from the don't-believe-the-hype dept
We’ve noted for a while now how Elon Musk’s Starlink low-orbit satellite broadband service isn’t going to be the miraculous revolution many people think. For one thing, the service can currently only provide service to a maximum of around 800,000 subscribers globally. For context, around 20-40 million people in the U.S. lack broadband, and 83 million live under a broadband monopoly (usually Comcast).
Another issue: for millions of Americans the real issue is broadband affordability (see this OTI report on the subject). Starlink already wasn’t cheap, launching at a price point of $100 a month, with a $500 first month down payment for hardware. The company is now bumping the monthly price to $110 per month, and users will now have to shell out $600 for the same hardware:
“SpaceX’s internet-from-space program Starlink is increasing prices for both the purchase of Starlink kits and for the monthly service, according to a new email sent out to customers this afternoon reviewed by The Verge. The company says the “sole purpose of these adjustments is to keep pace with rising inflation.”
The service currently has around 250,000 active users worldwide. Roughly 500,000 people have pre-ordered, many of whom have been waiting for more than a year for service. Those users were already pissed off because Starlink customer service (or even a basic email update on shipping status) is basically non-existent.
Now, not only are new customers having to pay more for service, customers who already pre-ordered are being told they have to pay $550 for the hardware (instead of the $500 originally stated), and they’re understandably not particularly happy about it at forums like Reddit:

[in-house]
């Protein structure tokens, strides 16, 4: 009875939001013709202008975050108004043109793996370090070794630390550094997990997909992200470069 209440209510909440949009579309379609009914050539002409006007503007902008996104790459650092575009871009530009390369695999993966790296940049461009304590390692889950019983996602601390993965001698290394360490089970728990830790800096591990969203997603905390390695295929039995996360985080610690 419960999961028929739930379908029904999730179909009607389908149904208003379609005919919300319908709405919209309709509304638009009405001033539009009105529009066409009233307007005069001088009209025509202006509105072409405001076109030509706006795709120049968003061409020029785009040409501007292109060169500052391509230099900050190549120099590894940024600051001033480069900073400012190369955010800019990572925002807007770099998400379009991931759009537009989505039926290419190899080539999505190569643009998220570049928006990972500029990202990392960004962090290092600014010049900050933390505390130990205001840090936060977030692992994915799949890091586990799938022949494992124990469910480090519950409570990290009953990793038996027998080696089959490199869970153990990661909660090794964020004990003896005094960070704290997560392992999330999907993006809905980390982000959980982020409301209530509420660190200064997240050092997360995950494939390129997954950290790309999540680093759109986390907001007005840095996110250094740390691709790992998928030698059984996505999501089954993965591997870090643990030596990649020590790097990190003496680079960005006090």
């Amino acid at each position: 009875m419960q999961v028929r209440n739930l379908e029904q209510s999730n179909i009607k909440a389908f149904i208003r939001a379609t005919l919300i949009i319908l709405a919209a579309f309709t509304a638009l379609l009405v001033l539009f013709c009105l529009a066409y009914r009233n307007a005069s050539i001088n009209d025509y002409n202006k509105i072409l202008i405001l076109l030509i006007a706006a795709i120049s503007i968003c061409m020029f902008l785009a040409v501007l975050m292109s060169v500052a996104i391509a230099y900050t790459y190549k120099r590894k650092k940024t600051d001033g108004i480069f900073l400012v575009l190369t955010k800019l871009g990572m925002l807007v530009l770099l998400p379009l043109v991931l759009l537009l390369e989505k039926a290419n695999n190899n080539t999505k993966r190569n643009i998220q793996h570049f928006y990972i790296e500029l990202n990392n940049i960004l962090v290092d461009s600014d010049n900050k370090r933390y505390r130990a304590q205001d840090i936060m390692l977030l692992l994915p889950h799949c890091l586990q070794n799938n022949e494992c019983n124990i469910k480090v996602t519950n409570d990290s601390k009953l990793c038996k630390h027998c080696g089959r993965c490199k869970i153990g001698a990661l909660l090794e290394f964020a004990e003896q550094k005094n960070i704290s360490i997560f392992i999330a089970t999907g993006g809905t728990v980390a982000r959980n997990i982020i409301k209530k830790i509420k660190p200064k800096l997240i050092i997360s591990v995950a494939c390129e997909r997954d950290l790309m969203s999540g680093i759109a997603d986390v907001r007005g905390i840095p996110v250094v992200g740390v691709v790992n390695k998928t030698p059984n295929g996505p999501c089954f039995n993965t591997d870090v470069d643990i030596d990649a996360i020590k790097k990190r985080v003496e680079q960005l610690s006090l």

Went to bed early last night not feeling the best. Woke up this morning feeling better and checked my phone. EMAIL FROM STARLINK. YES! THE WAIT MUST BE OVER!
Nope. Still waiting… but here’s a $50 price increase for the dish and a $11 per month increase. What a kick in the nuts.
To be clear, Starlink is a nifty service if you can get it. Reviews so far have been decidedly average, though for many rural users gigabit service with low latency is going to be a huge upgrade from nothing, crappy DSL, or pricey, slow, and capped traditional satellite broadband.
Starlink’s obstacles are several fold. Musk has already made it clear that the service won’t have the capacity to disrupt existing duopolies, and may be tricky to keep financially viable even with a focus on underserved areas. Obtaining the scale needed to be profitable also requires fixing Dragon engine production woes and ramping up satellite production despite ongoing supply chain issues.
Even if everything goes perfectly smoothly, and the company launches its full array of 42,000 low orbit satellites, the maximum global reach is still estimated to be only around 6 million subscribers — which would still only be a drop in the bucket for demand in the U.S. alone. The uncertainty of whether Starlink will even survive means the FCC likely should stop subsidizing the billionaire-backed effort.
The other issue: as more users flood to the network, the inherent physics of limited satellite capacity means the company will likely start implementing restrictions on usage, whether that’s the throttling of HD video, or the imposition of usage caps and overage fees, driving up already high prices further.
And this is all before you even touch on the fact that scientific researchers say the Starlink constellation is creating significant light pollution that harms scientific research and cannot be mitigated (Musk stated in 2020 Starlink would “not cause any impact whatsoever in astronomical discoveries.”).
So again, while Starlink is a great niche option if you can actually get and afford it, anybody acting as if it’s going to disrupt a broken U.S. telecom market isn’t living in reality. It’s taking a year for many people to get it, it’s not affordable for a large swath of the people who need it most, and even at maximum potential it will struggle to have any meaningful impact on the US broadband market.
It’s a nifty niche product with a lot of obstacles to overcome to succeed and survive. Most broadband policy experts I talk to still think it makes better sense to spend the majority of investment cash on deploying “future proof” fiber to more places, and plugging any remaining holes with fifth-generation (5G) technology.